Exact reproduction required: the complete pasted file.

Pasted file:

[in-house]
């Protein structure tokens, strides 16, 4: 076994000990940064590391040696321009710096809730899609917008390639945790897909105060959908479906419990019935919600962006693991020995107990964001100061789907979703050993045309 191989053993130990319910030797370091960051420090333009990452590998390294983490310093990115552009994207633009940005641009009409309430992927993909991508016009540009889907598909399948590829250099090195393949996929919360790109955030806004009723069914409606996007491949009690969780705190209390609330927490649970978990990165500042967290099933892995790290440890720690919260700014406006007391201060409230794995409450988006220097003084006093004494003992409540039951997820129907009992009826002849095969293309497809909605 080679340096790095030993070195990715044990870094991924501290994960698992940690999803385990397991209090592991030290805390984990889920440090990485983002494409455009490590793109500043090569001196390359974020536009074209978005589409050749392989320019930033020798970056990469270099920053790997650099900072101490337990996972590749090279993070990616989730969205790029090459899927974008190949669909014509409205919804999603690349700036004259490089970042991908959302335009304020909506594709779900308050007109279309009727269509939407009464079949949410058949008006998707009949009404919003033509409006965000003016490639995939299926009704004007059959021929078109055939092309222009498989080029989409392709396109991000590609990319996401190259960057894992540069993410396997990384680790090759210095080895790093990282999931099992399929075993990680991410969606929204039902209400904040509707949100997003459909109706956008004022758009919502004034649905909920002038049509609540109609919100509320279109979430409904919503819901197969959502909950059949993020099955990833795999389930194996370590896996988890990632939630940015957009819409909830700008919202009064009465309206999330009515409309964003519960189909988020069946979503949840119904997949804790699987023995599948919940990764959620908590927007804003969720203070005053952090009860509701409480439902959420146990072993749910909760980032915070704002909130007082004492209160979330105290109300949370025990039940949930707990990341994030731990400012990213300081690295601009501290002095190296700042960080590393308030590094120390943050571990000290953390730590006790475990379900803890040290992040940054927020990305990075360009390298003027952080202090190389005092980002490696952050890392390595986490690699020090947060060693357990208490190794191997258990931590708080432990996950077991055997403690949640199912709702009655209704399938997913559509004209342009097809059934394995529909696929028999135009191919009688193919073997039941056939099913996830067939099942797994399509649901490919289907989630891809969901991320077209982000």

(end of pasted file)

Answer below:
[in-house]
């Protein structure tokens, strides 16, 4: 076994000990940064590391040696321009710096809730899609917008390639945790897909105060959908479906419990019935919600962006693991020995107990964001100061789907979703050993045309 191989053993130990319910030797370091960051420090333009990452590998390294983490310093990115552009994207633009940005641009009409309430992927993909991508016009540009889907598909399948590829250099090195393949996929919360790109955030806004009723069914409606996007491949009690969780705190209390609330927490649970978990990165500042967290099933892995790290440890720690919260700014406006007391201060409230794995409450988006220097003084006093004494003992409540039951997820129907009992009826002849095969293309497809909605 080679340096790095030993070195990715044990870094991924501290994960698992940690999803385990397991209090592991030290805390984990889920440090990485983002494409455009490590793109500043090569001196390359974020536009074209978005589409050749392989320019930033020798970056990469270099920053790997650099900072101490337990996972590749090279993070990616989730969205790029090459899927974008190949669909014509409205919804999603690349700036004259490089970042991908959302335009304020909506594709779900308050007109279309009727269509939407009464079949949410058949008006998707009949009404919003033509409006965000003016490639995939299926009704004007059959021929078109055939092309222009498989080029989409392709396109991000590609990319996401190259960057894992540069993410396997990384680790090759210095080895790093990282999931099992399929075993990680991410969606929204039902209400904040509707949100997003459909109706956008004022758009919502004034649905909920002038049509609540109609919100509320279109979430409904919503819901197969959502909950059949993020099955990833795999389930194996370590896996988890990632939630940015957009819409909830700008919202009064009465309206999330009515409309964003519960189909988020069946979503949840119904997949804790699987023995599948919940990764959620908590927007804003969720203070005053952090009860509701409480439902959420146990072993749910909760980032915070704002909130007082004492209160979330105290109300949370025990039940949930707990990341994030731990400012990213300081690295601009501290002095190296700042960080590393308030590094120390943050571990000290953390730590006790475990379900803890040290992040940054927020990305990075360009390298003027952080202090190389005092980002490696952050890392390595986490690699020090947060060693357990208490190794191997258990931590708080432990996950077991055997403690949640199912709702009655209704399938997913559509004209342009097809059934394995529909696929028999135009191919009688193919073997039941056939099913996830067939099942797994399509649901490919289907989630891809969901991320077209982000």